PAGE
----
On May 23, Barry Silbert-led Digital Currency Group (DCG), arguably the biggest bitcoin and blockchain industry investment firm, announced that miners and businesses had reached a consensus to bitcoin’s seemingly never-ending scaling debate. Parties involved in the agreement represented 83.3 percent of the network’s hashing power, 20.5 million bitcoin wallets, and a 5.1 billion on-chain transaction volume.
The announcement read that 58 companies agreed to activate Bitcoin Core’s Segregated Witness (SegWit), and to the execution of a 2MB hard fork within six months thereafter. The proposal, now known as SegWit2x, needed an 80 percent threshold to be adopted.
Segwit2x’s code is being worked on by a working group led by Bitcoin developer Jeff Garzik. The proposal’s initial code release was only a few days ago and, since then, numerous mining pools including Antpool, BitFury, and F2Pool have started to signal support.
As reported by CCN, a Chinese bitcoin roundtable forum recently affirmed its support for SegWit2x, with one of its goals going being its activation by July 31. This led to a significant hashrate increase, and yesterday, support for SegWit2x was at 71 percent, after BW Pool started signaling for the proposal.
— Barry Silbert (@barrysilbert) June 19, 2017
The proposal has even managed to gather support from pro-Bitcoin Unlimited pools such as Bitcoin.com and ViaBTC. Today, BATPOOL and BTCC also started signaling for SegWit2x, meaning the 80% threshold has been hit, as Barry Silbert himself announced on Twitter:
— Barry Silbert (@barrysilbert) June 20, 2017
Note that the code isn’t actually ready for mining pools to run it yet. Until June 30, it’s still in a testing phase and as such these mining pools are merely adding text to their blocks in order to show support. The first mining pool to do so was BitFury, which on June 18 started using the letters “NYA” (for New York Agreement) in its mined blocks.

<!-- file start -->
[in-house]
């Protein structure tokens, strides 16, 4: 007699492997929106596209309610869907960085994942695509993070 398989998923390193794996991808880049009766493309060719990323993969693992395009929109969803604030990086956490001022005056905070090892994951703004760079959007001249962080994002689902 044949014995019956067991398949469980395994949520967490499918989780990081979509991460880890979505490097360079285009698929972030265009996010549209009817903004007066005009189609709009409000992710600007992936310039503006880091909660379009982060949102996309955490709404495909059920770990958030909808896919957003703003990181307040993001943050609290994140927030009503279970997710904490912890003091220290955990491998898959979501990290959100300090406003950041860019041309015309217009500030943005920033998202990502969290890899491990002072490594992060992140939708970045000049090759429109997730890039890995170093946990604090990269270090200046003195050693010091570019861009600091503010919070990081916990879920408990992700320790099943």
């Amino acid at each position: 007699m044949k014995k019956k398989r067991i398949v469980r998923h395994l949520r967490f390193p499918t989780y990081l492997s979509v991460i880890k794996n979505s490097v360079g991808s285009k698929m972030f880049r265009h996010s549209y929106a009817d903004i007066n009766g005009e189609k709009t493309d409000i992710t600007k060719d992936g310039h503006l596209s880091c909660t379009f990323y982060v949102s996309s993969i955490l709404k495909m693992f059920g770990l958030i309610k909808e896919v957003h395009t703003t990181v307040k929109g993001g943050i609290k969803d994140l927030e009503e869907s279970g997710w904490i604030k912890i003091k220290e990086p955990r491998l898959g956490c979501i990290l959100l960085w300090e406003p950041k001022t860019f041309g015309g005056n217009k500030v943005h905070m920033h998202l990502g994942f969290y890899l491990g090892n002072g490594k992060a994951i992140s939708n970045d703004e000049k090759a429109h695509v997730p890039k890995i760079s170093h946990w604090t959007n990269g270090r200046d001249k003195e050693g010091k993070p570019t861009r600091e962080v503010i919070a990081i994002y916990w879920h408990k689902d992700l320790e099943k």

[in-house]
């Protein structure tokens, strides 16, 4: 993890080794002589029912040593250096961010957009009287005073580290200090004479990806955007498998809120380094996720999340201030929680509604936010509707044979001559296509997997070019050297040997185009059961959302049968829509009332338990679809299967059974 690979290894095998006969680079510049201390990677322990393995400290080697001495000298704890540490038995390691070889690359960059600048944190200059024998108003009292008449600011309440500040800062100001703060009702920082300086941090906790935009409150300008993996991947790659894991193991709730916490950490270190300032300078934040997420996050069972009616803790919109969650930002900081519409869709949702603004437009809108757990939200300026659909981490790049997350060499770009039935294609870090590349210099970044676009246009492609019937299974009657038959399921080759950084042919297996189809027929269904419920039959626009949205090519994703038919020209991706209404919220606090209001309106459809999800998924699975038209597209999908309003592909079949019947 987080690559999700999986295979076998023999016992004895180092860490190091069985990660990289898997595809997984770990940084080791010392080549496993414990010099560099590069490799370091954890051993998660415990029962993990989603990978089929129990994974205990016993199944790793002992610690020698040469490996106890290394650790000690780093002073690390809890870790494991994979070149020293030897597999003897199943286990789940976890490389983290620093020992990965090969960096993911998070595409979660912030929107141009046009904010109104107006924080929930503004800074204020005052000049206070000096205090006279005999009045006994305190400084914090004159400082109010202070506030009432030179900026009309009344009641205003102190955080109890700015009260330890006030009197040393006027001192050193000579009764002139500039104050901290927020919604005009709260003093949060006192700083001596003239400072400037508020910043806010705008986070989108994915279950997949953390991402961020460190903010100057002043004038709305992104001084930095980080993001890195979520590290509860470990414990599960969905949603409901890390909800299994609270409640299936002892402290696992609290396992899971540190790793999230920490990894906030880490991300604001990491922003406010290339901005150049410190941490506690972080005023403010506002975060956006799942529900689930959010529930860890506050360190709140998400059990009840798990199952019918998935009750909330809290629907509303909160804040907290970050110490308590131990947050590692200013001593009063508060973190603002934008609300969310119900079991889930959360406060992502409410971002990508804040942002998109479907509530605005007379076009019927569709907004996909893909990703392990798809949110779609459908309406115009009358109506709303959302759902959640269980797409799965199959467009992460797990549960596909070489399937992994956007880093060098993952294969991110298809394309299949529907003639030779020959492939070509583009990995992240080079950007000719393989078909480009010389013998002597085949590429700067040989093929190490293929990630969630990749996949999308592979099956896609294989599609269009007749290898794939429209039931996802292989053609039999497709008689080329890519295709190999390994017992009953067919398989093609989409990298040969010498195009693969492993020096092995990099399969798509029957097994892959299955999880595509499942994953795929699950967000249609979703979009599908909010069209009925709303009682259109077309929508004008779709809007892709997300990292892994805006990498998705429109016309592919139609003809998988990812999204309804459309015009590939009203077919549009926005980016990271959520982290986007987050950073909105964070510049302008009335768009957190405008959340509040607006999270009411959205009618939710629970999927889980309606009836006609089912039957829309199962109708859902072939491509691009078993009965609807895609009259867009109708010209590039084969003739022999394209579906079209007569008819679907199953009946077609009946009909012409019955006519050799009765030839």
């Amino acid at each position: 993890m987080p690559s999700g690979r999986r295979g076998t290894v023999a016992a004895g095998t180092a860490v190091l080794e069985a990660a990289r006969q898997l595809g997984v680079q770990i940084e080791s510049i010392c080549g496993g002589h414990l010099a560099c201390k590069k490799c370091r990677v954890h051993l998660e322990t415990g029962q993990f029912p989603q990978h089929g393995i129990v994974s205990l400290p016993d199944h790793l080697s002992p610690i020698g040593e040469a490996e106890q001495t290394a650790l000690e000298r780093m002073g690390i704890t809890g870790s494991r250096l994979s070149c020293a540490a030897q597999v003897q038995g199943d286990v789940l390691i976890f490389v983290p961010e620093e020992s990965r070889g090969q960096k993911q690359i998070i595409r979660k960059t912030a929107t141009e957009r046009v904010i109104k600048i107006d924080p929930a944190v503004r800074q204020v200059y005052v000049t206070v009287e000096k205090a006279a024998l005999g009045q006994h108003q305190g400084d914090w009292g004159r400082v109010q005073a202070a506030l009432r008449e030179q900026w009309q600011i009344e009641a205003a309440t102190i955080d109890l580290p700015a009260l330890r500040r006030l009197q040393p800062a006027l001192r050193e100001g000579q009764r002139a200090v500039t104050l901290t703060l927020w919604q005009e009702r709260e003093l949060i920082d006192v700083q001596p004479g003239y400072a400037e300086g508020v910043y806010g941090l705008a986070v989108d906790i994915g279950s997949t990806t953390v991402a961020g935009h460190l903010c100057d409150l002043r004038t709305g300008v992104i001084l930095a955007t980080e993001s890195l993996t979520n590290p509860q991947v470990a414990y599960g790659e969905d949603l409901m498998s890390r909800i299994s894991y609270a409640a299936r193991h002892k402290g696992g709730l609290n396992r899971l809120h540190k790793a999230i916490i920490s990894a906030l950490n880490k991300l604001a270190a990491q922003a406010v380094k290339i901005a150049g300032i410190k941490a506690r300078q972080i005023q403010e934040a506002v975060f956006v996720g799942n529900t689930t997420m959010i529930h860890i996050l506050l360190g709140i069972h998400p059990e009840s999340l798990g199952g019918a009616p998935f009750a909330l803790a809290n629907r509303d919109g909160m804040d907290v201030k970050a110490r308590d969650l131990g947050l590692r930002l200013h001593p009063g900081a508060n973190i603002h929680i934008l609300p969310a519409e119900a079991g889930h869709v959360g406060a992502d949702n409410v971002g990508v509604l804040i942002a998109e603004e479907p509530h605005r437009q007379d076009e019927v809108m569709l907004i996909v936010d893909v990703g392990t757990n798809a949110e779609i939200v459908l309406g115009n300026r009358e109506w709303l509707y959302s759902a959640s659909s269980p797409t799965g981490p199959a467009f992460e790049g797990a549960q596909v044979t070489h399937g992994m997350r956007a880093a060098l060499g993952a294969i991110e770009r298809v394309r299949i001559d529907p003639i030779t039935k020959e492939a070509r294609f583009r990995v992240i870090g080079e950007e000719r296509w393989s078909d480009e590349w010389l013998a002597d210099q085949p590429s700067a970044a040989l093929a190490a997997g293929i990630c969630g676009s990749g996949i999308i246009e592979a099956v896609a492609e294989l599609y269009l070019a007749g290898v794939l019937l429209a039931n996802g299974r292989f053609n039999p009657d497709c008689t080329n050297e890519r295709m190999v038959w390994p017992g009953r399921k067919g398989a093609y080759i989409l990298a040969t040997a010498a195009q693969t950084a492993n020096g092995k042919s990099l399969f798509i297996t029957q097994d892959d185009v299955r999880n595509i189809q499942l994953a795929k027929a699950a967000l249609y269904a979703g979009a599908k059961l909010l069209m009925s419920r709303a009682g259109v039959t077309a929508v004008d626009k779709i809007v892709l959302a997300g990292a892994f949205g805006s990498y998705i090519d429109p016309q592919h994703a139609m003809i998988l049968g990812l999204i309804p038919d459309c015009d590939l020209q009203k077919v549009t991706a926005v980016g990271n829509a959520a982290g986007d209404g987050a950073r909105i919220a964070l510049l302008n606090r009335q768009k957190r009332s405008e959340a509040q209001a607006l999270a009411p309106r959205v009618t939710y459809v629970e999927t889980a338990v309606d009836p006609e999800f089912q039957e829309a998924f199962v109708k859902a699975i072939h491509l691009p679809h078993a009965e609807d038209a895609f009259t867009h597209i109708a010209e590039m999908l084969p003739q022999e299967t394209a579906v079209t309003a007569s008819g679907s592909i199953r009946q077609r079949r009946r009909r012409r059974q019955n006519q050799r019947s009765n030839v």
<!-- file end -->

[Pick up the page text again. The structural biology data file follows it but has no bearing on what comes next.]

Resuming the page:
The code is expected to be ready tomorrow, June 21, and as soon as it is mining pools will be able to run the software. If 80 percent of the network’s hashrate keep running the code for roughly three days, SegWit2x will activate.
The proposal has been largely criticized, as the companies who signed the agreement didn’t consult the Bitcoin Core development team beforehand to guarantee there were no technical roadblocks that could delay the activation of the new SegWit proposal.
Bitcoin Core developer Greg Maxwell has in the past stated that SegWit, as proposed in the New York Agreement, can’t be activated by September. Originally, the Bitcoin Improvement Proposal (BIP) 141, that introduced SegWit as a soft fork, had an activation threshold set at 95 percent and was designed to expire at midnight of November 15 this year.
“Redeployment of segwit basically can’t happen until the old deployment expires. The reason for this is because for simplicity and safety reasons all segwit supporting versions of Bitcoin only have segwit code paths for the most part… e.g. there isn’t separate handling for segwit and non-segwit txn. Segwit’s current non-activation is achieved by a very minimal set of tweaks on top of that.”
Moreover, it has been argued that the timeframe doesn’t leave enough time for sufficient testing to be conducted. Due to this lack of testing, some claim that there is potential for a replay attack to occur in the event of a hard fork, meaning that in the event of a chain-split, users could accidentally spend their coins on both networks – a situation comparable to the replay attack seen in the Ethereum – Ethereum Classic chain split.
The community has been keeping a close eye on SegWit2x and even created multiple threads discussing the evolution of the network’s hashrate supporting it. One of the top threads on r/bitcoin yesterday read: “That escalated quickly: already 65% of the hashrate signaling segwit2x!”.
Today, users were quick to point out that “BTCC is signaling for Segwit2x”. Some redditors quickly started celebrating, while others still believe that the proposal is merely a way for some companies and individuals to push their agenda, and that bitcoin’s problems are still far from over as this changes nothing.
Others, however, keep an optimistic point of view, and dismiss these theories. As redditor tekdemon puts it:
It’s alright there will be extremists on both sides so we’ll never have everyone 100% happy.
Featured image from Shutterstock.